One question you really need to consider here is how are you planning to serve your appetizer? Do you want to make several types of small nibbles and serve them informally so that your guests can still their initial hunger? Or do you prefer to have a starter as a formal course of your meal?
Once again this depends entirely on the atmosphere you are aiming for. My Thanksgiving/Christmas dinners are usually more on the formal side. It’s important for me as a hostess to use each course to sit down and:
- get connected with my guests,
- come back down and have a break in between the courses,
- feed myself!
During the whole year I generally host informal gatherings, so Thanksgiving/Christmas is a time where we all love dressing up and enjoy the atmosphere in an elegant surrounding.
My starter course is often a part of the sit-down dinner and keeping with the time of year, I normally serve a soup. I use seasonal ingredients like squash/pumpkin, root vegetables or mushrooms for my soup. Furthermore, I find that a warm soup is a wonderful and satisfying way to kick off a dinner.
Go back to the main focus of your meal, then decide what would suit your menu best. If your meal is heavier and richer as a whole, you might want to aim for a lighter salad, maybe even a combination of a “hot-cold” salad.
For such formal sit-down dinners where I have one dish for the starter course, I always make sure it is vegetarian. The reason is simple: I have a lot of friends who are vegetarians!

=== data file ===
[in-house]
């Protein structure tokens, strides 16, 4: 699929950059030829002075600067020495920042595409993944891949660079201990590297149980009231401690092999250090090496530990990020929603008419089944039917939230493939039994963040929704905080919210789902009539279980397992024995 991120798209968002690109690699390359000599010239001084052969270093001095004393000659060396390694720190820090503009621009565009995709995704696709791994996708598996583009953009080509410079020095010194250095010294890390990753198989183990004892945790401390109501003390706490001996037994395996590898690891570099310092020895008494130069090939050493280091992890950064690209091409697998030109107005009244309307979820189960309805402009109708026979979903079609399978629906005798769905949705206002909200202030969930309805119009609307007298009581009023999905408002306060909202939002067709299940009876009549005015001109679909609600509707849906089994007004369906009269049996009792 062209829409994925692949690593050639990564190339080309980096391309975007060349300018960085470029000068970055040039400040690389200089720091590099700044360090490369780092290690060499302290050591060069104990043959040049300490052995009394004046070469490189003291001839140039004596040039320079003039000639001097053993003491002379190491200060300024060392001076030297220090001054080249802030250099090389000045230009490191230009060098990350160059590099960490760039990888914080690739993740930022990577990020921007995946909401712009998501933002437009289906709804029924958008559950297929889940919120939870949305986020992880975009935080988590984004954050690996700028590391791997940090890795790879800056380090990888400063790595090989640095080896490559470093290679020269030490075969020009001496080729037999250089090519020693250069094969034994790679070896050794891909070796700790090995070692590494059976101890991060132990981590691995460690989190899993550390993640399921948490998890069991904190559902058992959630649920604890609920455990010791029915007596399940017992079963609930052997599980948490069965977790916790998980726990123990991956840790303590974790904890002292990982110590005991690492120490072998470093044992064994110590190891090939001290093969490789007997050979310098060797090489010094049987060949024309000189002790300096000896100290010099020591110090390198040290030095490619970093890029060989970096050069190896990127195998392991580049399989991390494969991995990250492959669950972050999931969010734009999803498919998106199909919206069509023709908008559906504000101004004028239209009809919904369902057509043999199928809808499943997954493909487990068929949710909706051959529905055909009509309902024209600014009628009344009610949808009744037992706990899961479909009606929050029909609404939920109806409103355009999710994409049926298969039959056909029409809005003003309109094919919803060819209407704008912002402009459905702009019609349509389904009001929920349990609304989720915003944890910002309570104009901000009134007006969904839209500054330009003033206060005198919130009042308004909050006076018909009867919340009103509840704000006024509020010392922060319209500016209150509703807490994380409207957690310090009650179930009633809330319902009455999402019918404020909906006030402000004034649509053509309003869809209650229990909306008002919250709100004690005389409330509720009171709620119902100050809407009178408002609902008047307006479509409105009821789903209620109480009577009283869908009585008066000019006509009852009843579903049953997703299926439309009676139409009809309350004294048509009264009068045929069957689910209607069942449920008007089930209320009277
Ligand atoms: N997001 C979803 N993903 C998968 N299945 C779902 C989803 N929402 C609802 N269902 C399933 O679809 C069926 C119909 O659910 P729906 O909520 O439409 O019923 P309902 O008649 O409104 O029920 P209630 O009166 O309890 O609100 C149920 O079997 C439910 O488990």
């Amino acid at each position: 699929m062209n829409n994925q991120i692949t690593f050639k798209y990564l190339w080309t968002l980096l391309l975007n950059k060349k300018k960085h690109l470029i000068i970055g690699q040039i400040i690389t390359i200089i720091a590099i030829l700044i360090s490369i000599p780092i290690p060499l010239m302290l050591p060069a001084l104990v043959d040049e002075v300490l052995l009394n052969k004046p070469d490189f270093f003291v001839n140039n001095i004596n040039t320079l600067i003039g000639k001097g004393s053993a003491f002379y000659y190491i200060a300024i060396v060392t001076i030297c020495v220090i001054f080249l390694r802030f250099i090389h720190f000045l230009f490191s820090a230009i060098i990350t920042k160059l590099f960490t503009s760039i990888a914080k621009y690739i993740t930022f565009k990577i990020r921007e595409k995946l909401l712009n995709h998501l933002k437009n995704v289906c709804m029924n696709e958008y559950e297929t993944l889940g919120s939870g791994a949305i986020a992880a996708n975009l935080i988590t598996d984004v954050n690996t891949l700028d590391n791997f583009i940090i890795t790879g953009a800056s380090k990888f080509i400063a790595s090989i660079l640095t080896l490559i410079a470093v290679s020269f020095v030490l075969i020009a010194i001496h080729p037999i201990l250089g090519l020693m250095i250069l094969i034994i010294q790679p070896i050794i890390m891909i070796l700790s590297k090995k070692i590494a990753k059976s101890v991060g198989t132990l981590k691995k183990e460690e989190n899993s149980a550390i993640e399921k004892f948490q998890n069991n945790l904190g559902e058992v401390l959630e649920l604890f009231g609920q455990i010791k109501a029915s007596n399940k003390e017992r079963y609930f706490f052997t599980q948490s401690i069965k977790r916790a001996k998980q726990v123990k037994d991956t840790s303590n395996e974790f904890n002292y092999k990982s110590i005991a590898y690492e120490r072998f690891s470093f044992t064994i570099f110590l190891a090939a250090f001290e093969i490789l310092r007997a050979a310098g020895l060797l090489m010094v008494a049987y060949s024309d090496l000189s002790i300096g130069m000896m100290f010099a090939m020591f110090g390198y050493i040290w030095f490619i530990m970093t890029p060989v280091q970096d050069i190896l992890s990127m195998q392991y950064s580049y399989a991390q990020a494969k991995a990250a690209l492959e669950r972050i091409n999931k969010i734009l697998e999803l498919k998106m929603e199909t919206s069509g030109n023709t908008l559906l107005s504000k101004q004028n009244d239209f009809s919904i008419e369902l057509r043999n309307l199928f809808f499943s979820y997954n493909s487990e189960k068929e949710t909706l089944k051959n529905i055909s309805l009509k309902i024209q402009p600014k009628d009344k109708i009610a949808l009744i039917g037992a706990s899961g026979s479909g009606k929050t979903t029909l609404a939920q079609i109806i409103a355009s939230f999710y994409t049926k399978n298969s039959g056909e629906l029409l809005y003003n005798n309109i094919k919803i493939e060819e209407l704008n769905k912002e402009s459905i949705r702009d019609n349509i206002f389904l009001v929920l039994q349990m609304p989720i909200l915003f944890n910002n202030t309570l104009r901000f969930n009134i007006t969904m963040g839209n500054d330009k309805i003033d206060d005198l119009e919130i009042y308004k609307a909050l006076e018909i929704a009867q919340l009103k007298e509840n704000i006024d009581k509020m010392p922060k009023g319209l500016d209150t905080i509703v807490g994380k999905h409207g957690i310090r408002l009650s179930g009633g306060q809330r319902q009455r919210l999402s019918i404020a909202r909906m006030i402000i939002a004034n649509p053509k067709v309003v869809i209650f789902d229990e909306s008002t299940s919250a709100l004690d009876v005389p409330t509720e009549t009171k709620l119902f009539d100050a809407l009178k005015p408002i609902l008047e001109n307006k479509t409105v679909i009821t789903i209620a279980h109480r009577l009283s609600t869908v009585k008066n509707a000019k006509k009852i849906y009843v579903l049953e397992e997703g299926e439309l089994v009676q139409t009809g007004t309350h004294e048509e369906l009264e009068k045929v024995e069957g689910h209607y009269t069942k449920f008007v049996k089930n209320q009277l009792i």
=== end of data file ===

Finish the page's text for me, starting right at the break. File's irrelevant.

Considering Each Food Issue
Uncle Sam does not eat mushrooms, Aunt Jane is gluten intolerant, Cousin Meghan is a vegetarian – does this sound familiar? As hosts or hostesses we need to consider each guest’s “food issue”. For those planning a menu it’s not an easy task to come up with an innovative menu, which takes each family member’s specific needs into account as well.
My trick is easy. It’s something I have picked up over the years, by observing my vegetarian friends. I do not fret about creating an extra vegetarian entrée for them!
I make certain that my starter/appetizers are entirely vegetarian, the sides I select are primarily vegetarian and together they are versatile and creative enough to satisfy a vegetarian appetite.
In the same way analyze your guest list and try to incorporate their food issues within your menu - without any “extras”.
My friends actually told me they feel so comfortable with this because it’s all so subtle. They do not feel “different” because they have a specific dietary restriction.
I normally like making a tart, pot pie or gratin. In smaller portions they make great sides, but for my vegetarian guests in larger portions a great main.
For me the queen of the meal and just like any queen she needs to be sophisticated and elegant.
For some reason I like selecting the dessert at the end. “Keeping the best till the last” or like the "cherry on the cake", selecting a dessert for my menu is always my favorite part. And if I am honest, it is also the part of the menu that often gets me sidetracked. There are so many delicious things to make and I often wish I could serve them all in one dinner.